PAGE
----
All of that got me to thinking about the past. Throughout the years, I’d look at couples and wonder how they ever got together. Oftentimes, they just didn’t seem to fit. Usually I’d find myself wondering how someone like HER could fall for someone like HIM or vice versa. One would be very attractive and the other NOT, or one would be very thin and the other NOT, or one would be an asshole. Lots of assholes out there. I wondered if anyone thought that of Paul and me, but then how could they? We were the perfect couple on the outside. We took care of our bodies. He played every sport in high school and several in college. I spent every spare minute at the gym. He didn’t act like a jerk outside of our home. He saved that for me. Our marriage had failed, but some of those odd couples were still going strong.

Now that I’m in my 50’s, I notice more of a person than just the outside. I’ve become picky about my friends and even more so about men. I don’t mean that I want him to make “X” amount of money or even have hair on his head. I mean I want someone I can talk to –someone who will listen. I want to be able to share my most intimate thoughts without fear of being put down. It’s not about looks and stature anymore but about finding value in another’s ideas and accepting him for who he is...wanting to know everything about him and finding out slowly with a certain amount of anticipation. I want him to be interested in the whole me, not just whether or not I’m beautiful or sexy or whatever physical attributes men look for in a woman.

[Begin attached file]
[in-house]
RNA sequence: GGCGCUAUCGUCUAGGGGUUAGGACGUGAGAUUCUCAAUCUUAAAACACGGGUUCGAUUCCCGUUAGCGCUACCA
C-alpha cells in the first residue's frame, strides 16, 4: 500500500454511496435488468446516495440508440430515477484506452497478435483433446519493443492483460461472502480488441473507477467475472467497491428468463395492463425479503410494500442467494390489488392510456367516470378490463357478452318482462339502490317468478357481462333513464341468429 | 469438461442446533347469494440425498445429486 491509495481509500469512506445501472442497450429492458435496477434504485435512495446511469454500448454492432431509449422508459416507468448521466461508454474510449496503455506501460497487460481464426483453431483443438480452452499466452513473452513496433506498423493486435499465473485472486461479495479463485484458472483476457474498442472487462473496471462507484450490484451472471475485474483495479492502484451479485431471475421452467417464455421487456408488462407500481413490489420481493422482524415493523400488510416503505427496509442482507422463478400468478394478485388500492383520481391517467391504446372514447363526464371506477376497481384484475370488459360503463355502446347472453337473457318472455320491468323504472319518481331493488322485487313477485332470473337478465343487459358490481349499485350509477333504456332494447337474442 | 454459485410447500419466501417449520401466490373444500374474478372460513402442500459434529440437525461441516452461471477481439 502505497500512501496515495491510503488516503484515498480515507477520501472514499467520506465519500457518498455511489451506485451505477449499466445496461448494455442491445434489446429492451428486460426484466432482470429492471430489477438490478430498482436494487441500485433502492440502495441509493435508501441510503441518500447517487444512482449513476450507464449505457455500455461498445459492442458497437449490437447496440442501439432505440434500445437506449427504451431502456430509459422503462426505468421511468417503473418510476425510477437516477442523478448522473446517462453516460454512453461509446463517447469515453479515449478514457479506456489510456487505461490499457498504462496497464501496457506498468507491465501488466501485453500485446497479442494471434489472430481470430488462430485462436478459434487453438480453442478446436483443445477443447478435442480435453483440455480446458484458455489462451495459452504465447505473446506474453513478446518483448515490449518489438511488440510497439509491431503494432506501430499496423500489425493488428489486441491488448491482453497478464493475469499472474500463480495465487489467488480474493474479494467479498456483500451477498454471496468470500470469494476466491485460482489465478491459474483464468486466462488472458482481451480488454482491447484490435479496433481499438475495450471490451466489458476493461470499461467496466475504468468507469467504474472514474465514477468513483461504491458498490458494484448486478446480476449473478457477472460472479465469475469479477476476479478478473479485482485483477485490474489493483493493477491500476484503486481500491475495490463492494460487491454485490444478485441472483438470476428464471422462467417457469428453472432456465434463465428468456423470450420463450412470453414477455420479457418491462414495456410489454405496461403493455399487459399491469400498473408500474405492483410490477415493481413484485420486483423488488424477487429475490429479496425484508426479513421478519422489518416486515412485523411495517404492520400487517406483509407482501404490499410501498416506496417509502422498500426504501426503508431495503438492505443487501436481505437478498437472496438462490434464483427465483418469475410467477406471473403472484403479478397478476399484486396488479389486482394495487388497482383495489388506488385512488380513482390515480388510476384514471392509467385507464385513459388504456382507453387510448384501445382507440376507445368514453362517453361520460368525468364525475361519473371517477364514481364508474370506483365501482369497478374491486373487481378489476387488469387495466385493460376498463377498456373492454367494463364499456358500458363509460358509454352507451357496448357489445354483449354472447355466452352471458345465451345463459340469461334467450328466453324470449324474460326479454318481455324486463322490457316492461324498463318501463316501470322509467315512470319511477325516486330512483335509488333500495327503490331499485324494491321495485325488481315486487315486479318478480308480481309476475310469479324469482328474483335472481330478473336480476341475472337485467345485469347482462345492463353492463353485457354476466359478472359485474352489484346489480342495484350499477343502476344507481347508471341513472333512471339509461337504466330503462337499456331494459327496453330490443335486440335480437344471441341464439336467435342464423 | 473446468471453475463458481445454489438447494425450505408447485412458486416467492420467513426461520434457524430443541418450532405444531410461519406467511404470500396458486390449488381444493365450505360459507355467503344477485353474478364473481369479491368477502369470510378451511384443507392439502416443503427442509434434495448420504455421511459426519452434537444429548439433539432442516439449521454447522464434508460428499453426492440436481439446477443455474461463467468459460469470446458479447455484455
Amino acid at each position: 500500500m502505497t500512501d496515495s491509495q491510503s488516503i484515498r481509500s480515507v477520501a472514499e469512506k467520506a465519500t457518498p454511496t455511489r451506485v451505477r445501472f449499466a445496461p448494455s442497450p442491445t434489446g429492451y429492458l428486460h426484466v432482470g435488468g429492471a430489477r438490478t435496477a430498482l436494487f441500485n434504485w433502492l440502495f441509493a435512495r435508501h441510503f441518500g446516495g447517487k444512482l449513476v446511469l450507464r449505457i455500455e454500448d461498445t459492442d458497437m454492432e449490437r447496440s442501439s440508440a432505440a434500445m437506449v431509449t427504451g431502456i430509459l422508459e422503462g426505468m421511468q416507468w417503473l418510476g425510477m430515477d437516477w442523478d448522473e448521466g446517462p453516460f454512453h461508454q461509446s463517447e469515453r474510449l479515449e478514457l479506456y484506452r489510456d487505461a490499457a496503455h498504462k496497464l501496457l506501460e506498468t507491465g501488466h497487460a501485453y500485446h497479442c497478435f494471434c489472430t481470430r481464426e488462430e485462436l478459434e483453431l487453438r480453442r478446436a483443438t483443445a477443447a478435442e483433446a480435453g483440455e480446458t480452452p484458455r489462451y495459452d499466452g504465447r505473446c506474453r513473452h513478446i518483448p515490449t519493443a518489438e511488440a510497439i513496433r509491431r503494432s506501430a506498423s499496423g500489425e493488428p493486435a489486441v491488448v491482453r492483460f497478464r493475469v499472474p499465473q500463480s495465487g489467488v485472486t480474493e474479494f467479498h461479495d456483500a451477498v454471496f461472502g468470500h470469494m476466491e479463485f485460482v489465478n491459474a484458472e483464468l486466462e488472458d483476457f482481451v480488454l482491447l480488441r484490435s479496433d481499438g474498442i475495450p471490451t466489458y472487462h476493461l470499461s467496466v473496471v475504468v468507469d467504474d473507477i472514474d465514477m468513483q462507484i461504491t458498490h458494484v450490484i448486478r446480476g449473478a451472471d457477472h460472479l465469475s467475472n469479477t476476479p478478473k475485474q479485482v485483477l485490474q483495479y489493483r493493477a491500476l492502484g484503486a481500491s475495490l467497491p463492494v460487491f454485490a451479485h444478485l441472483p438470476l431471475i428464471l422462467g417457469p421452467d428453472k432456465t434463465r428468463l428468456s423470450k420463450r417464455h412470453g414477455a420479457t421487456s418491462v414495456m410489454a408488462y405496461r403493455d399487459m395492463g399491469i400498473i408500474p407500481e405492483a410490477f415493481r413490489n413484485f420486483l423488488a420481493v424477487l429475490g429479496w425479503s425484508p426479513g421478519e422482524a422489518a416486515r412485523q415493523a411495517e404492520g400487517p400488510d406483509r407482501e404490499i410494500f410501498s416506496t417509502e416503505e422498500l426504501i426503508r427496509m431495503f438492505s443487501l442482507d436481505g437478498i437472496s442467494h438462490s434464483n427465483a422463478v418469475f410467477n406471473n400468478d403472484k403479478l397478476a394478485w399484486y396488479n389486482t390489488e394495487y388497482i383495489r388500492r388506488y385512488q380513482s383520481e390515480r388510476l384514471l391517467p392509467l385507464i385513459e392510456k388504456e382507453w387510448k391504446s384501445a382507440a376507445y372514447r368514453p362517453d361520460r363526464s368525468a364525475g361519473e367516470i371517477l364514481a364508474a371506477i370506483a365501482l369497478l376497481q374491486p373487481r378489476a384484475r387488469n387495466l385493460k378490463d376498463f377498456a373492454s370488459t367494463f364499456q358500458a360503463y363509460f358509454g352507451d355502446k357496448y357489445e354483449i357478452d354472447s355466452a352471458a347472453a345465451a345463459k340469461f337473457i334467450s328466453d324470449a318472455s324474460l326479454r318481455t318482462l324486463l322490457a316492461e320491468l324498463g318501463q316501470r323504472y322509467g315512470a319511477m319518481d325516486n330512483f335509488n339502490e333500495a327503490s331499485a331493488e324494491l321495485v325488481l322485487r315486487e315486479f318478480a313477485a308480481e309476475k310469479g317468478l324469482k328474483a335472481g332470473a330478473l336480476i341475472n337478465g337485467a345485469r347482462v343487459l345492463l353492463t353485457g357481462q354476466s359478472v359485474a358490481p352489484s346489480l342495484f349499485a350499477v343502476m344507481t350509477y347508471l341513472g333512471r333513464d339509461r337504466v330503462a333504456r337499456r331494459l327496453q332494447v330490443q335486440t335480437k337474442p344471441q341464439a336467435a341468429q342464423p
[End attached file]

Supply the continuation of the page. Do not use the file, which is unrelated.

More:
As I left the restaurant still ruminating, my phone rang.

“Carrie, it’s me- Lisa. I wanted to apologize for earlier…” She was almost whispering, and my first thought was that John the jerk was listening in.

”No need- I understand-really. We’ll get together soon.”

”That’s what I wanted to tell you, Care! John bought us tickets for a cruise.” Now she was giggling like a teenager. I imagined him nuzzling her neck as she talked on the phone and nausea crept up my throat. The sooner this conversation was over, the better.

”That’s great, Lisa. I can tell you’re busy- I can practically hear John breathing down your neck. Call me later when we can talk.”

”He’s not here- your imagination is in overdrive. He went to the Burnett’s to help them with a plumbing problem. I mean, aren’t you even excited about this?”

“OK- the truth- no, I’m not. I think he’s manipulating you and has been since the beginning. How can he afford a cruise anyway? Odd jobs around the neighborhood don’t pay much. You support him, so my guess is he’s using your credit card to book this trip.” I said it, and I braced myself for her verbal onslaught.

“Carrie! Is that what you think? You are so wrong about John. I haven’t told you the whole truth because he asked me not to, but I hate it that you judge him the way you do, so here it is. John doesn’t have to work. His grandmother left him a lot of money (and I mean A LOT) when she died a year ago. He does odd jobs because he likes to help people. As a matter of fact, he gave up a good job in Virginia to move here and take care of his grandmother about two years ago.”